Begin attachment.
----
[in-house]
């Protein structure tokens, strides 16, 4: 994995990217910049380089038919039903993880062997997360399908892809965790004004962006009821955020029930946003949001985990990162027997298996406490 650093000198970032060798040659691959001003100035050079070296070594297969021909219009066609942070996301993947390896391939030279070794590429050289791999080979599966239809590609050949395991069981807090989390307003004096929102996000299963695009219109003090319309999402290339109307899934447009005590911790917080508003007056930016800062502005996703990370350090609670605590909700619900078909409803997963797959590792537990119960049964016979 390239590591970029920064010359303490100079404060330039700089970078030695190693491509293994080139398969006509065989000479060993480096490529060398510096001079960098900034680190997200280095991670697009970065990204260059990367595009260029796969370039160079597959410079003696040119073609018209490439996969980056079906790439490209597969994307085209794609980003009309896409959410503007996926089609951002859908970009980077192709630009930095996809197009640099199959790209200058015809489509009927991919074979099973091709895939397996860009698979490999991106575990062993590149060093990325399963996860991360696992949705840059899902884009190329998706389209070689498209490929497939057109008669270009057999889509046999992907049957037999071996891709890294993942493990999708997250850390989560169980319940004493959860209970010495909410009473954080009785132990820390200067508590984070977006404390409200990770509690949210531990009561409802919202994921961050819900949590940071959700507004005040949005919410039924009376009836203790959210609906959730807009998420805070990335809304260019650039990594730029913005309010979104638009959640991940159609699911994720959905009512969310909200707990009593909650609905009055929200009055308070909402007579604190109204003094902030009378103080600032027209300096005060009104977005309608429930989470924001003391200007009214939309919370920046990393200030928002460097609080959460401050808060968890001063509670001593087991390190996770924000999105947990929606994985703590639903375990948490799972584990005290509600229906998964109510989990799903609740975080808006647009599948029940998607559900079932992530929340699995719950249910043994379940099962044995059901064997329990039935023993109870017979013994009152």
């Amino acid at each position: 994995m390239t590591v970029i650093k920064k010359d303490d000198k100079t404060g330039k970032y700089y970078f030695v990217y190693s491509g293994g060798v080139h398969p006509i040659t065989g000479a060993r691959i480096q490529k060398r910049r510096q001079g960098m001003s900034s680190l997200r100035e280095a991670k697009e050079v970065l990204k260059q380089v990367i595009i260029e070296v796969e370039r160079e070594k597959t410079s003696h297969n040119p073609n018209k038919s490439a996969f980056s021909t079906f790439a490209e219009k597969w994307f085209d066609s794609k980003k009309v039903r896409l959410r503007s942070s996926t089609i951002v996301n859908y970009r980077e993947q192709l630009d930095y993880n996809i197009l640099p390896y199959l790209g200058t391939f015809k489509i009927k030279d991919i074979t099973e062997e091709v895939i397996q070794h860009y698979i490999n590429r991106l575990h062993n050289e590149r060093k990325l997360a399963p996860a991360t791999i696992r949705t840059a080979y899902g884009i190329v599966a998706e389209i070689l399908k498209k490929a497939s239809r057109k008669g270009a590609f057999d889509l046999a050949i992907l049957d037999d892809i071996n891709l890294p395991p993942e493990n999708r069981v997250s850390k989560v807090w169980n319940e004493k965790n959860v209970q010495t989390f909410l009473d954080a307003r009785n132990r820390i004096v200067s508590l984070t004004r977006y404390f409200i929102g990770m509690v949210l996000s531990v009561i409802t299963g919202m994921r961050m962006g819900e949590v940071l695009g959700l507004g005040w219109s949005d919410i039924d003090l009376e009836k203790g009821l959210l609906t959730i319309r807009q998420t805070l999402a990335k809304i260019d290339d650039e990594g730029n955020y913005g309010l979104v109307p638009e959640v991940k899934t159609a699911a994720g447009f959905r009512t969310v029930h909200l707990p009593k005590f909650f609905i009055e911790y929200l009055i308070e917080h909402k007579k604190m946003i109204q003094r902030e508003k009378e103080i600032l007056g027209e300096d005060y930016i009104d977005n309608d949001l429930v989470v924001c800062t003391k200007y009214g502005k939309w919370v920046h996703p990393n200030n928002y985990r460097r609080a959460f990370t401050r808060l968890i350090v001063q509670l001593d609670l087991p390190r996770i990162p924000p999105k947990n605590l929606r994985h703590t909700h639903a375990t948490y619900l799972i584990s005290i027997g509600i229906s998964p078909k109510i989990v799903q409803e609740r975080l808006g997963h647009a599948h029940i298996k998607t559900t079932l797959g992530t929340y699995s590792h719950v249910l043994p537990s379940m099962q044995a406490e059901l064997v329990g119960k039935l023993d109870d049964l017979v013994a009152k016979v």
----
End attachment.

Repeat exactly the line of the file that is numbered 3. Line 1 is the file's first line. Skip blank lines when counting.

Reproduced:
């Amino acid at each position: 994995m390239t590591v970029i650093k920064k010359d303490d000198k100079t404060g330039k970032y700089y970078f030695v990217y190693s491509g293994g060798v080139h398969p006509i040659t065989g000479a060993r691959i480096q490529k060398r910049r510096q001079g960098m001003s900034s680190l997200r100035e280095a991670k697009e050079v970065l990204k260059q380089v990367i595009i260029e070296v796969e370039r160079e070594k597959t410079s003696h297969n040119p073609n018209k038919s490439a996969f980056s021909t079906f790439a490209e219009k597969w994307f085209d066609s794609k980003k009309v039903r896409l959410r503007s942070s996926t089609i951002v996301n859908y970009r980077e993947q192709l630009d930095y993880n996809i197009l640099p390896y199959l790209g200058t391939f015809k489509i009927k030279d991919i074979t099973e062997e091709v895939i397996q070794h860009y698979i490999n590429r991106l575990h062993n050289e590149r060093k990325l997360a399963p996860a991360t791999i696992r949705t840059a080979y899902g884009i190329v599966a998706e389209i070689l399908k498209k490929a497939s239809r057109k008669g270009a590609f057999d889509l046999a050949i992907l049957d037999d892809i071996n891709l890294p395991p993942e493990n999708r069981v997250s850390k989560v807090w169980n319940e004493k965790n959860v209970q010495t989390f909410l009473d954080a307003r009785n132990r820390i004096v200067s508590l984070t004004r977006y404390f409200i929102g990770m509690v949210l996000s531990v009561i409802t299963g919202m994921r961050m962006g819900e949590v940071l695009g959700l507004g005040w219109s949005d919410i039924d003090l009376e009836k203790g009821l959210l609906t959730i319309r807009q998420t805070l999402a990335k809304i260019d290339d650039e990594g730029n955020y913005g309010l979104v109307p638009e959640v991940k899934t159609a699911a994720g447009f959905r009512t969310v029930h909200l707990p009593k005590f909650f609905i009055e911790y929200l009055i308070e917080h909402k007579k604190m946003i109204q003094r902030e508003k009378e103080i600032l007056g027209e300096d005060y930016i009104d977005n309608d949001l429930v989470v924001c800062t003391k200007y009214g502005k939309w919370v920046h996703p990393n200030n928002y985990r460097r609080a959460f990370t401050r808060l968890i350090v001063q509670l001593d609670l087991p390190r996770i990162p924000p999105k947990n605590l929606r994985h703590t909700h639903a375990t948490y619900l799972i584990s005290i027997g509600i229906s998964p078909k109510i989990v799903q409803e609740r975080l808006g997963h647009a599948h029940i298996k998607t559900t079932l797959g992530t929340y699995s590792h719950v249910l043994p537990s379940m099962q044995a406490e059901l064997v329990g119960k039935l023993d109870d049964l017979v013994a009152k016979v």